Concomitantly, the heavily later-Lacan inspired writings of thinkers including Joan Copjec, Mladen Dolar, and Slavoj Zizek offered similarly useful—and not always that different—models for commitedly political enactments of interdisciplinarity, while working not only with film itself but also with plenty of the same old intellectual saw horses, if differently dusted off, that film studies had worked with at the aforementioned transcontinental apogee of what had come to be called “Screen theory.” This was partly an effect of those newer psychoanalytic writings’ hardcore engagement with structuralist legacies along with an array of other Continental traditions—including, asymptotically (and with some hostility), deconstruction—while attending to popularity, geographic and historical specificity, forms of difference such as gender, and the peculiarities of postmodern epistemology.


Not only did both “queer theory” and this “new psychoanalysis” tend to combine high and low culture across various media and genres; they also adopted and developed modes of thought and writing that rigorously traversed the differences, though without ignoring them. Taken together, it now seems that these two projects even provided some (impossible) paths of access to the very “cracks” that were in those days more regularly inscribed by mappings of the distinctions between the two endeavors themselves—whereas today the two have come to be more commonly understood as somehow intertwined.


In our graduate seminars, notable effort was required to grapple not only with Screen Theory—as well as with preceding traditions and with alternatively available ones—but also with this bewildering array of afterdevelopments, and with relations among them and their elements. This involved reading (to name only some) Adorno, Althusser, Barthes (early and late), Benjamin, Butler, de Certeau, Derrida, Fanon, Fish, Freud, Foucault, Jameson, Kristeva, Lacan, Saussure, and Spivak—as well as a number of the writers who I have already mentioned (such as Sedgwick) and some who I have not (e.g., bell hooks). While works by such scholars were included on many of our syllabi, my required structuralism and poststructuralism seminar—the seminar for which I wrote the final paper that I later submitted to the Society for Cinema Studies Graduate Student Writing Competition—focused on the “primary material” that the dialogues of this litany of thinkers were taken to constitute for film studies and its undergirdings. Of course, our research for our final seminar papers lead us, in turn, to plenty of others who were not typically appearing on our syllabi. For instance, I vividly remember stumbling upon Agamben’s Language and Death: The Place of Negativity at the UCLA library, and slogging through some of that, in preparing to write that particular paper.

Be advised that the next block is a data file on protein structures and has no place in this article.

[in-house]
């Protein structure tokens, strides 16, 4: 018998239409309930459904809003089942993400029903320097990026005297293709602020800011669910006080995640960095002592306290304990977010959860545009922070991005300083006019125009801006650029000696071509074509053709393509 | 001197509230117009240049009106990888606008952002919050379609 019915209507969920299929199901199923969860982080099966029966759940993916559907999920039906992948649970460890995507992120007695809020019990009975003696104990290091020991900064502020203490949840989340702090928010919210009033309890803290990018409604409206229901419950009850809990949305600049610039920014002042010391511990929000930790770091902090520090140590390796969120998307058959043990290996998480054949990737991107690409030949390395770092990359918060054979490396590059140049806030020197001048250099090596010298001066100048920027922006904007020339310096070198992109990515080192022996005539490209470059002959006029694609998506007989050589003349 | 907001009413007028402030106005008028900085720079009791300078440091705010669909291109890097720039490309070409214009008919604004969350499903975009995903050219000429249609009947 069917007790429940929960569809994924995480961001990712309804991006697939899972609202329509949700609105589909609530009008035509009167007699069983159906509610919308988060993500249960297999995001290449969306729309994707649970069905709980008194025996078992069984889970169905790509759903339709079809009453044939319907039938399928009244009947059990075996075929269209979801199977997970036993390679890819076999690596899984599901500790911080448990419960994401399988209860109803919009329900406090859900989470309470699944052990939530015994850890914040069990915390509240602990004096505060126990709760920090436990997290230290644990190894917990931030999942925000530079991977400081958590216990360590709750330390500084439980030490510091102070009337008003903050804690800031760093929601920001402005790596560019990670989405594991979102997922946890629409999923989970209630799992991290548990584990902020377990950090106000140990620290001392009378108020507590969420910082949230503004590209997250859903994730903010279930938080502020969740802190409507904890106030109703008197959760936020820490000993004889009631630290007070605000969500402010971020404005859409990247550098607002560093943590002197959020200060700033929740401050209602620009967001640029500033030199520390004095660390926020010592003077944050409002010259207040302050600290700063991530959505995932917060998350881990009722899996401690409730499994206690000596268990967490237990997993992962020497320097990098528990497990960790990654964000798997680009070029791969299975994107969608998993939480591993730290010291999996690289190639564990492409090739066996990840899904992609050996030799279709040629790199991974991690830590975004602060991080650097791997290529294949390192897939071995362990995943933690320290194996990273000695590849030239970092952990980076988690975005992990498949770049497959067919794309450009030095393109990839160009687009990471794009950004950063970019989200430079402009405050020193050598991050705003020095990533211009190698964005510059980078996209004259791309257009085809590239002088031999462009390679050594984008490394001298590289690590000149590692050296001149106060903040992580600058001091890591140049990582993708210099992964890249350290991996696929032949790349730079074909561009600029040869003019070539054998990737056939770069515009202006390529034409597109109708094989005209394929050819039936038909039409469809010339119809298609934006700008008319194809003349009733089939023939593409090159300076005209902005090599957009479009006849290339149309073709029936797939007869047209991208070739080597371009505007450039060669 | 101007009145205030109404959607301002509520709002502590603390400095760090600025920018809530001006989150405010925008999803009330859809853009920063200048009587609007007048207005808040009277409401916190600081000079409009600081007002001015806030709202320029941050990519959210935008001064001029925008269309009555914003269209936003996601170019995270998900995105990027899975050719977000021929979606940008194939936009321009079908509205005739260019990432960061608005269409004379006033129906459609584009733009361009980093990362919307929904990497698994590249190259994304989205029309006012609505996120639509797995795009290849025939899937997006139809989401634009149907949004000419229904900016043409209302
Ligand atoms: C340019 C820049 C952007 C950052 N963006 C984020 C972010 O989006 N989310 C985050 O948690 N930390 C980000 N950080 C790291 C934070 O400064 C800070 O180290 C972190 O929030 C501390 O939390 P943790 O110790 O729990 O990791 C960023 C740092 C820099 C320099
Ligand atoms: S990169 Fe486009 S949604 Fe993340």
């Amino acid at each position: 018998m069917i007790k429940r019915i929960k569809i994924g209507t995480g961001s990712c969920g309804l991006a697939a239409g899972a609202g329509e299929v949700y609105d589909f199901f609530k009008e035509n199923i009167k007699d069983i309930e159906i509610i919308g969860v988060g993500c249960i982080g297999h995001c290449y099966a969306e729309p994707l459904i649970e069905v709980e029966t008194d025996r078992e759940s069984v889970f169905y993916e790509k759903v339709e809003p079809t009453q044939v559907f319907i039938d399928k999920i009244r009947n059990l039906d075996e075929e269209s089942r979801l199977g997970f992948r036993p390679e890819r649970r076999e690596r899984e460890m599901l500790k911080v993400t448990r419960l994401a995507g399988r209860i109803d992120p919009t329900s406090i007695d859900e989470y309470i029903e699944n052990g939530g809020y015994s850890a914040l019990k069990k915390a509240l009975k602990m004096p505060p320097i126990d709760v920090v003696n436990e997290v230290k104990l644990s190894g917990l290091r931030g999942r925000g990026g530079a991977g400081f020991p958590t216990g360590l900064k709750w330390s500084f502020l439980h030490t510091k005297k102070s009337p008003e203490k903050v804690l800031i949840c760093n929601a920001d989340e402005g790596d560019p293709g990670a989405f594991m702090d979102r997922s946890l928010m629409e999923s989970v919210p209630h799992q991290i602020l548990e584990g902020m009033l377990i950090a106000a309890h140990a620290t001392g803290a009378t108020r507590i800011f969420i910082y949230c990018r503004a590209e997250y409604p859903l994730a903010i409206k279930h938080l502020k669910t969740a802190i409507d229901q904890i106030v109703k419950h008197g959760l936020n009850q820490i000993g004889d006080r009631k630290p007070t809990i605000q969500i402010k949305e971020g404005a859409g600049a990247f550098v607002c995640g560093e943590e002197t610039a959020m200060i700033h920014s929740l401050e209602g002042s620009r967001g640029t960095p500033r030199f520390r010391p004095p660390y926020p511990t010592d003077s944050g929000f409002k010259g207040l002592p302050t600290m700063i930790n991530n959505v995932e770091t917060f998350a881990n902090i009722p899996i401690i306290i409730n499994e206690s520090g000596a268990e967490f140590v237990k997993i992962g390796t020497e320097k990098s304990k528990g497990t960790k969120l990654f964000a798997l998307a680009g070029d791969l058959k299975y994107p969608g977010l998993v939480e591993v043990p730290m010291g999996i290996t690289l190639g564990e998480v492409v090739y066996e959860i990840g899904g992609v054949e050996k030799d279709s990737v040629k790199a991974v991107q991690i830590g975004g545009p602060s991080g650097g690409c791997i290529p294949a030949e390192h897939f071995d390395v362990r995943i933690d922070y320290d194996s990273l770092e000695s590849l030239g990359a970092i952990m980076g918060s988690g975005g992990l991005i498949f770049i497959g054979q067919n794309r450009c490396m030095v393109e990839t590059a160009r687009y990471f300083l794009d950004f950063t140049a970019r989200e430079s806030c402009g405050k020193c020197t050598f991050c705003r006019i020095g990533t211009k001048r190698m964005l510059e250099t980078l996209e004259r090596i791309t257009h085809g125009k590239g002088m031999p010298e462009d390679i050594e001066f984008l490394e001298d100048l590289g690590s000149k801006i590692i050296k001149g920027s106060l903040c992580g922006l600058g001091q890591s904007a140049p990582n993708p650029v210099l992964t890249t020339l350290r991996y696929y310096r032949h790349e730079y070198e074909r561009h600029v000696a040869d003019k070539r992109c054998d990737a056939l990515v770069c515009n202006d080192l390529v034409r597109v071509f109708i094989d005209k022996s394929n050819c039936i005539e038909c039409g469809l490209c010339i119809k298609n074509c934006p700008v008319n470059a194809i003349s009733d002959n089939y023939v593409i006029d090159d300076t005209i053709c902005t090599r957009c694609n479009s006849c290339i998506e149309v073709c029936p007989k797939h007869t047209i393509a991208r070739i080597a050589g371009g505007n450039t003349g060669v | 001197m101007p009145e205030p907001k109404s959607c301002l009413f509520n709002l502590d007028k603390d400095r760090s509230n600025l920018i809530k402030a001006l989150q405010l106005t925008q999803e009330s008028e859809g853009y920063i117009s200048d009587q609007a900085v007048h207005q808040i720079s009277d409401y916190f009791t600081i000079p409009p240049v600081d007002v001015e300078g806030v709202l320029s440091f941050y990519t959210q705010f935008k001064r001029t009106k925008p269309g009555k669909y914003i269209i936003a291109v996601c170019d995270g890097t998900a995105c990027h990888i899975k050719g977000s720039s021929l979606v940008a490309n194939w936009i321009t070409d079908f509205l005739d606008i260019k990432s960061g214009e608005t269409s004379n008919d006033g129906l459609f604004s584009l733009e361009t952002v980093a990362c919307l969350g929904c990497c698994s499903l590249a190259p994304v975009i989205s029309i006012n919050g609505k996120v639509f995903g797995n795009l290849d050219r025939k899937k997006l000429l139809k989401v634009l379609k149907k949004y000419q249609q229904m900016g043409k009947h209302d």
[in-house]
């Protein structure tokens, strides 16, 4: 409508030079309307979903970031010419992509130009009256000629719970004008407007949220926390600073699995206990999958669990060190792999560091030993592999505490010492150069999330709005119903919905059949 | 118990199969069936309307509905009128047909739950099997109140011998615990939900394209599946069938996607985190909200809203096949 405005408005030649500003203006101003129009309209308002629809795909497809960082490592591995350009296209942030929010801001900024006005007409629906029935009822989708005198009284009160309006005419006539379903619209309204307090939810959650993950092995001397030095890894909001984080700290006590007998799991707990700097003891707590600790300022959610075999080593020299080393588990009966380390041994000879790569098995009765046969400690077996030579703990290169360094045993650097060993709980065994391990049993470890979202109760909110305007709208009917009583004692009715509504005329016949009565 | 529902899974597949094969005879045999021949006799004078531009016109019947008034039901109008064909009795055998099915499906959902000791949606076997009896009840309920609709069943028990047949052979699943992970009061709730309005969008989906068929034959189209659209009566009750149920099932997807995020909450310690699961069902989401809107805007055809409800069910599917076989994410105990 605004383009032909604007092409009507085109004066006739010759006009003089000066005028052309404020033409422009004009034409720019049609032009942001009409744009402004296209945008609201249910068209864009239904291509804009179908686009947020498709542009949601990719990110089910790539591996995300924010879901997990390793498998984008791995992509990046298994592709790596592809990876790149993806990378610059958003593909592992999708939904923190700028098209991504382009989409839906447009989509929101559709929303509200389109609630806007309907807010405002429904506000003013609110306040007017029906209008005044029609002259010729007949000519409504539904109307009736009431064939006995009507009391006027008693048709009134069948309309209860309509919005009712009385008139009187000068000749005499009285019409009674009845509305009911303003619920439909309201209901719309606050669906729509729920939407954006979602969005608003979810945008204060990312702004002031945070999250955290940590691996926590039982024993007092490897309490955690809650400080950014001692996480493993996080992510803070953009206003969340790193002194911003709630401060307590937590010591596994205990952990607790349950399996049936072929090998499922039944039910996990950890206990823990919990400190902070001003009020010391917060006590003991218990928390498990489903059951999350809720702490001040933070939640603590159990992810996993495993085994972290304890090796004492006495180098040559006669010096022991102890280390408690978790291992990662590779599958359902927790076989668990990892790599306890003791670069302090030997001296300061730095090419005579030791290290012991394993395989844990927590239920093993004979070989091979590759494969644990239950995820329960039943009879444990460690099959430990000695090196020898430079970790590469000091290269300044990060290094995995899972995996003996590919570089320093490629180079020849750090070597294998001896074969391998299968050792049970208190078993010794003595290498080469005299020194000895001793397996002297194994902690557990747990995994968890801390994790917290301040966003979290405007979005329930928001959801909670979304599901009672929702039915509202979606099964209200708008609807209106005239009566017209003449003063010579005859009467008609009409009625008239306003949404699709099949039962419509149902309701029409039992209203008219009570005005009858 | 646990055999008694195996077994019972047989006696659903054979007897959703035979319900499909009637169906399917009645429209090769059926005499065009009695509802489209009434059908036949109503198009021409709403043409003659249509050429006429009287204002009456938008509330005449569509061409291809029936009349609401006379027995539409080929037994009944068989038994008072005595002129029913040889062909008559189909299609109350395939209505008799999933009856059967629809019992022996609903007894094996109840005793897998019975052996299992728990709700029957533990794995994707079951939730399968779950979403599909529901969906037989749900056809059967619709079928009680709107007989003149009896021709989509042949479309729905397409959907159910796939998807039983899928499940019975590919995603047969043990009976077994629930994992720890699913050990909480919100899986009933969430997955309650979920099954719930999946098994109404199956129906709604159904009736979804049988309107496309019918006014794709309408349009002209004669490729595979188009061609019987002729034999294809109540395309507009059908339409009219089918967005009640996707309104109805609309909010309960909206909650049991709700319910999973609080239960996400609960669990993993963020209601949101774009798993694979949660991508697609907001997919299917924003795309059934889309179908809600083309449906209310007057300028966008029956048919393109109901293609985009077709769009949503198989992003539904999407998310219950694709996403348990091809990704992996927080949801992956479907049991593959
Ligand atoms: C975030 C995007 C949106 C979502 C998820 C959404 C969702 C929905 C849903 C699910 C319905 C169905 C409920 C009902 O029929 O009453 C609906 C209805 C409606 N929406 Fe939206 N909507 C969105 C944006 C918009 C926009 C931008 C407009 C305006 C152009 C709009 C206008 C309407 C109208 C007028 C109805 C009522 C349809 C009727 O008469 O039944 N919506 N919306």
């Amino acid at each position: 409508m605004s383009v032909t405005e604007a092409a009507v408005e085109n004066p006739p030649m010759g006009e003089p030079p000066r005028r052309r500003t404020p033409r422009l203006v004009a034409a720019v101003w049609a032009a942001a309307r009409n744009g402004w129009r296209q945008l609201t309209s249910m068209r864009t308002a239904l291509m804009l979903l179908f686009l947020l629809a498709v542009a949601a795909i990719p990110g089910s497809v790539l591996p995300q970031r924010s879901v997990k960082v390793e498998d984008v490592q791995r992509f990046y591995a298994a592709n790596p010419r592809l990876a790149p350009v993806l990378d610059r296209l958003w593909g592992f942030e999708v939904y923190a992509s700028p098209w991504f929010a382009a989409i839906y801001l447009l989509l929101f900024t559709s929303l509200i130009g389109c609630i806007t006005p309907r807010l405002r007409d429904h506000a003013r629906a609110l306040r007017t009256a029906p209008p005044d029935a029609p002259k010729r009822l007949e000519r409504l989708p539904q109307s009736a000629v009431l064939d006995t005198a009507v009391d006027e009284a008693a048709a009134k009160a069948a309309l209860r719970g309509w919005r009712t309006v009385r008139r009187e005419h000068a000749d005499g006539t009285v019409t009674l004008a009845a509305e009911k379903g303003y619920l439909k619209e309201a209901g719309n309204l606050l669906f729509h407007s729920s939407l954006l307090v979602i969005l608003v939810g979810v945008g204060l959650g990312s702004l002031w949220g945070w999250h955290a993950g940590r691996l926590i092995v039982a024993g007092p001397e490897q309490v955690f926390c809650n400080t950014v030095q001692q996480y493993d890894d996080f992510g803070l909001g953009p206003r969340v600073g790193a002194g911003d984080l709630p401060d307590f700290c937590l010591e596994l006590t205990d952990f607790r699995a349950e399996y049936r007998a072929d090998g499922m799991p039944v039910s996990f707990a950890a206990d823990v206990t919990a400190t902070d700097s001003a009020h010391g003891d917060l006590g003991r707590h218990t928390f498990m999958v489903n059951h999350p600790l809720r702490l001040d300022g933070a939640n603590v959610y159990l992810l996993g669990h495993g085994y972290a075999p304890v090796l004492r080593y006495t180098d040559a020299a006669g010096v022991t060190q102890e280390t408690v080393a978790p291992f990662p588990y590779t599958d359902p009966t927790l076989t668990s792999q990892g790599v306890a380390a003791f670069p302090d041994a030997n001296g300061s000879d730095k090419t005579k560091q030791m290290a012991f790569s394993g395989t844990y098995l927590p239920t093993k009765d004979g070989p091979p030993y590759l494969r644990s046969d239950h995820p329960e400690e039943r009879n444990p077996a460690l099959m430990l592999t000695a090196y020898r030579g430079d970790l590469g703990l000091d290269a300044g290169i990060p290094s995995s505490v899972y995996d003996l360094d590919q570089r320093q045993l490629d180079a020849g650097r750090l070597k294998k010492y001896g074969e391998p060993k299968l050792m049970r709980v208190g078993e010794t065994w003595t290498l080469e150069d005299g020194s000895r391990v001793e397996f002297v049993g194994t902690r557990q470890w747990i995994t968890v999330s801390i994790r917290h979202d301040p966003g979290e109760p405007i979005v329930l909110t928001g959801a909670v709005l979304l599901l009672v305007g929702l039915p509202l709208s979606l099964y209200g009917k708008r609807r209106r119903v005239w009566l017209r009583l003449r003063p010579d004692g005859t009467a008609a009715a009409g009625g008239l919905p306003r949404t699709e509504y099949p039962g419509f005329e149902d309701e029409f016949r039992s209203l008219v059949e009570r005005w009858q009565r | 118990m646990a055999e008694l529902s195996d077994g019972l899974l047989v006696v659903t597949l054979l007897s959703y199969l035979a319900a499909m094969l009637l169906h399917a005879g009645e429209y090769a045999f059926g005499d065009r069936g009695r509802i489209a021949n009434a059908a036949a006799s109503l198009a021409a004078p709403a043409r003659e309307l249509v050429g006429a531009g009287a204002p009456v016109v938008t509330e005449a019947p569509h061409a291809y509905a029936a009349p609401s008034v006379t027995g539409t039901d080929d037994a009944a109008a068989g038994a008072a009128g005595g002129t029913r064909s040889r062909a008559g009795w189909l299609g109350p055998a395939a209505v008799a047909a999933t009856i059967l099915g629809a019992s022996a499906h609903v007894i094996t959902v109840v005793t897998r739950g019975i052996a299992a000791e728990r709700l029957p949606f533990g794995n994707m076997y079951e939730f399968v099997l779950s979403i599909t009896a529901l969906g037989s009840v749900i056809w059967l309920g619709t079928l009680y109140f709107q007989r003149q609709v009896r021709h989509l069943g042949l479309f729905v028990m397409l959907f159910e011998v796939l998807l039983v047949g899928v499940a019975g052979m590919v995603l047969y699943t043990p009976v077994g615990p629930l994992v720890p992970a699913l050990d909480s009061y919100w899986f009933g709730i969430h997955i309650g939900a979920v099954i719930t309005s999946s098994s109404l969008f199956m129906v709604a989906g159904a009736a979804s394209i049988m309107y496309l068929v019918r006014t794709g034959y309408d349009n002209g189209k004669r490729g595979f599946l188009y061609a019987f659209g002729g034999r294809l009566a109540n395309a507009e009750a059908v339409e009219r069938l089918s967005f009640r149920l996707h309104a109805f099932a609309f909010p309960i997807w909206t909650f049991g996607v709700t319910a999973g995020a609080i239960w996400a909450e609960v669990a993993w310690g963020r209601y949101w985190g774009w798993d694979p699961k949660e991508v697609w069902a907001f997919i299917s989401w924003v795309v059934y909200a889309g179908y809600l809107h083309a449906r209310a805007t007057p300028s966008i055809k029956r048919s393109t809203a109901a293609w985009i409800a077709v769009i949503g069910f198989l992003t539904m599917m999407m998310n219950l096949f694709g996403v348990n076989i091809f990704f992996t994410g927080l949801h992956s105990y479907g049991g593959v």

It did cross my mind, glancing at the final paper that I had produced for that course before turning it in, that the professor could declare it unacceptable. (In fact, I would later find out that another student in the class had actually handed in two separate papers because he was worried that one of them would be declared unacceptable.) But I immediately dismissed the thought: it seemed to me to deserve nothing more than fleeting status. First of all, I reasoned, that sort of doubt comes with the territory. Second, this was a very thorough seminar and, I thought, a particularly well-designed and useful one. Since this was a freestanding film school, weekly film/video screenings and discussions of the screened moving-image works accompanied our assigned readings and our discussions of those readings. Perhaps not surprisingly, the screenings for this course were unusually heavy on experimental work. Given the canonical, anticanonical, and “canonically questioning” forms and conventions that I was being made to encounter, and thus to “learn,” through those screenings alongside the course’s assigned readings—the latter of which included books like Roland Barthes by Roland Barthes—how could I have been doing anything transgressive, or unconventionally transgressive, in producing the seminar paper that I produced?



Educated in incompetence, schooled in fidelity to its demands, learned in its languages, institutionalized through its aporias, attentive to its histories and contradictions, and acquainted with the irreducible singularities of its materialization everywhere, please allow me to introduce myself.


I am trained in all kinds of violence.

I work the shadow worlds, watching the thresholds.

I witness devourings, including my own.

I endure them all.

I try to read the subtitles and I make a lot of notes.

I continue to multiply.

I learn to live, in Judith Butler’s words, “the contingency of the political signifier in a culture of democratic contestation.”3


Still it is the case that writing, as Michel de Certeau puts it, ceaselessly begins…



Rich Cante is Associate Professor of Media and Cultural Studies in the Department of Communication Studies, and Core Faculty in the Program in Sexuality Studies, at The University of North Carolina at Chapel Hill . He is the author of Gay Men and the Forms of Contemporary US Culture, to be published by Ashgate in 2008.




1 Roland Barthes, Criticism and Truth ( London : Continuum, 2005), 6.

2 Amos Vogel, Film as a Subversive Art (New York: Random House, 1974), 149.

3 Judith Butler, Bodies That Matter: On the Discursive Limits of Sex (London: Routledge, 1993), 222